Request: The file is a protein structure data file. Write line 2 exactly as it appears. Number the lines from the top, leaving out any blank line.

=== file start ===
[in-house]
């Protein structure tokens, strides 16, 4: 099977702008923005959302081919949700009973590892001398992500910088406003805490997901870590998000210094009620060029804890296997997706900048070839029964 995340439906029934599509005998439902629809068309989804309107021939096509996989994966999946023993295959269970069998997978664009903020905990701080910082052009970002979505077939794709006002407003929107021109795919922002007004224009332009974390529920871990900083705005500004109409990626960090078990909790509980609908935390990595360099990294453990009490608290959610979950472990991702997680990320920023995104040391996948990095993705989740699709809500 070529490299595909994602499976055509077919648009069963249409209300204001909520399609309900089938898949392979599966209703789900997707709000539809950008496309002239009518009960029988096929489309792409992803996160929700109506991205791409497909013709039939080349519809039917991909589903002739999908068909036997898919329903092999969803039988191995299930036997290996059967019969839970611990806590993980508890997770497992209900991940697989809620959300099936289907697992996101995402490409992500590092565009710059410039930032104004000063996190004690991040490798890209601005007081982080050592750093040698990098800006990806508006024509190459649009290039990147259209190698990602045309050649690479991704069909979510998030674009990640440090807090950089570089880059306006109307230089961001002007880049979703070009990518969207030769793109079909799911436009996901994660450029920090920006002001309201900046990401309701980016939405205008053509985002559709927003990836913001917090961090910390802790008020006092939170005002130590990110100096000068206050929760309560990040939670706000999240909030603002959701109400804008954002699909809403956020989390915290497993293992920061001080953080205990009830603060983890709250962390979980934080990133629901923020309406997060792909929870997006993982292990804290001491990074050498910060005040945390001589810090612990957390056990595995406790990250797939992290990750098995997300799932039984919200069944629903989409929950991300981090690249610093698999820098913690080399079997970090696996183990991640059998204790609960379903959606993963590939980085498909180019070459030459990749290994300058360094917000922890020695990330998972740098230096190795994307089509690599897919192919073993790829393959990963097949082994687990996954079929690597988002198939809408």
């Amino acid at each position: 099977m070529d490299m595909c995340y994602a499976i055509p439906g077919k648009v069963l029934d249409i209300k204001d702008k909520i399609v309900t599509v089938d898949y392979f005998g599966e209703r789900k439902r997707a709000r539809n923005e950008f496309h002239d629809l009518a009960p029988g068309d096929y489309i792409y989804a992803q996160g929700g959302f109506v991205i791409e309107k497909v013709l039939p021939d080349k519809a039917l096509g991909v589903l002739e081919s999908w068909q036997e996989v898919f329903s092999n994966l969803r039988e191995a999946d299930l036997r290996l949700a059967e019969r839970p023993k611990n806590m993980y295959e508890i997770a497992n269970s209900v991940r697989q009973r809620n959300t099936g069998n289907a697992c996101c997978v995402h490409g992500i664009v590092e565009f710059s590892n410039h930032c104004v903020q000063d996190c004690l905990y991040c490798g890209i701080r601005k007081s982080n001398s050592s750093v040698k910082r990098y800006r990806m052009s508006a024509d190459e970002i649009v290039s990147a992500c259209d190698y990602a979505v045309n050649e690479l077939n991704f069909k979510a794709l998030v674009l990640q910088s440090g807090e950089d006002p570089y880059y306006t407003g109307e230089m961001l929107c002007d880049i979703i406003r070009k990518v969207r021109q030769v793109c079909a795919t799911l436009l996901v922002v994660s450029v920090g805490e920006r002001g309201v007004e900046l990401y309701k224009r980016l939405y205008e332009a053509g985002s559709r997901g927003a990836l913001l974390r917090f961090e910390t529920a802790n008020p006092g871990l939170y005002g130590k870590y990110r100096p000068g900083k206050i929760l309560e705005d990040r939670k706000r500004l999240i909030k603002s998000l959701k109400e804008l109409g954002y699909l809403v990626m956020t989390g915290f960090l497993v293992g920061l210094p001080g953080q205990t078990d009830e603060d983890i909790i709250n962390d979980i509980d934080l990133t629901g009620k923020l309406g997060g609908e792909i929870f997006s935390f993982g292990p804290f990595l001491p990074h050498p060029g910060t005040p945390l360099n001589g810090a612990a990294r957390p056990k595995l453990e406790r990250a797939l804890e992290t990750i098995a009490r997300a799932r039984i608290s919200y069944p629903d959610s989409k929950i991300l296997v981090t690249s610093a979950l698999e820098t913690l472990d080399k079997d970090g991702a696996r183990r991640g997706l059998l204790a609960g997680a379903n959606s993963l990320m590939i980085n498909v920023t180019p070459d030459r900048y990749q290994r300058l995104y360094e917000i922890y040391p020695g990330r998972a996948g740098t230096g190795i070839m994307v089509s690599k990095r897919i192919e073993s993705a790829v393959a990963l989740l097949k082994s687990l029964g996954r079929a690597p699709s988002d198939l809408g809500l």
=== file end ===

């Protein structure tokens, strides 16, 4: 099977702008923005959302081919949700009973590892001398992500910088406003805490997901870590998000210094009620060029804890296997997706900048070839029964 995340439906029934599509005998439902629809068309989804309107021939096509996989994966999946023993295959269970069998997978664009903020905990701080910082052009970002979505077939794709006002407003929107021109795919922002007004224009332009974390529920871990900083705005500004109409990626960090078990909790509980609908935390990595360099990294453990009490608290959610979950472990991702997680990320920023995104040391996948990095993705989740699709809500 070529490299595909994602499976055509077919648009069963249409209300204001909520399609309900089938898949392979599966209703789900997707709000539809950008496309002239009518009960029988096929489309792409992803996160929700109506991205791409497909013709039939080349519809039917991909589903002739999908068909036997898919329903092999969803039988191995299930036997290996059967019969839970611990806590993980508890997770497992209900991940697989809620959300099936289907697992996101995402490409992500590092565009710059410039930032104004000063996190004690991040490798890209601005007081982080050592750093040698990098800006990806508006024509190459649009290039990147259209190698990602045309050649690479991704069909979510998030674009990640440090807090950089570089880059306006109307230089961001002007880049979703070009990518969207030769793109079909799911436009996901994660450029920090920006002001309201900046990401309701980016939405205008053509985002559709927003990836913001917090961090910390802790008020006092939170005002130590990110100096000068206050929760309560990040939670706000999240909030603002959701109400804008954002699909809403956020989390915290497993293992920061001080953080205990009830603060983890709250962390979980934080990133629901923020309406997060792909929870997006993982292990804290001491990074050498910060005040945390001589810090612990957390056990595995406790990250797939992290990750098995997300799932039984919200069944629903989409929950991300981090690249610093698999820098913690080399079997970090696996183990991640059998204790609960379903959606993963590939980085498909180019070459030459990749290994300058360094917000922890020695990330998972740098230096190795994307089509690599897919192919073993790829393959990963097949082994687990996954079929690597988002198939809408």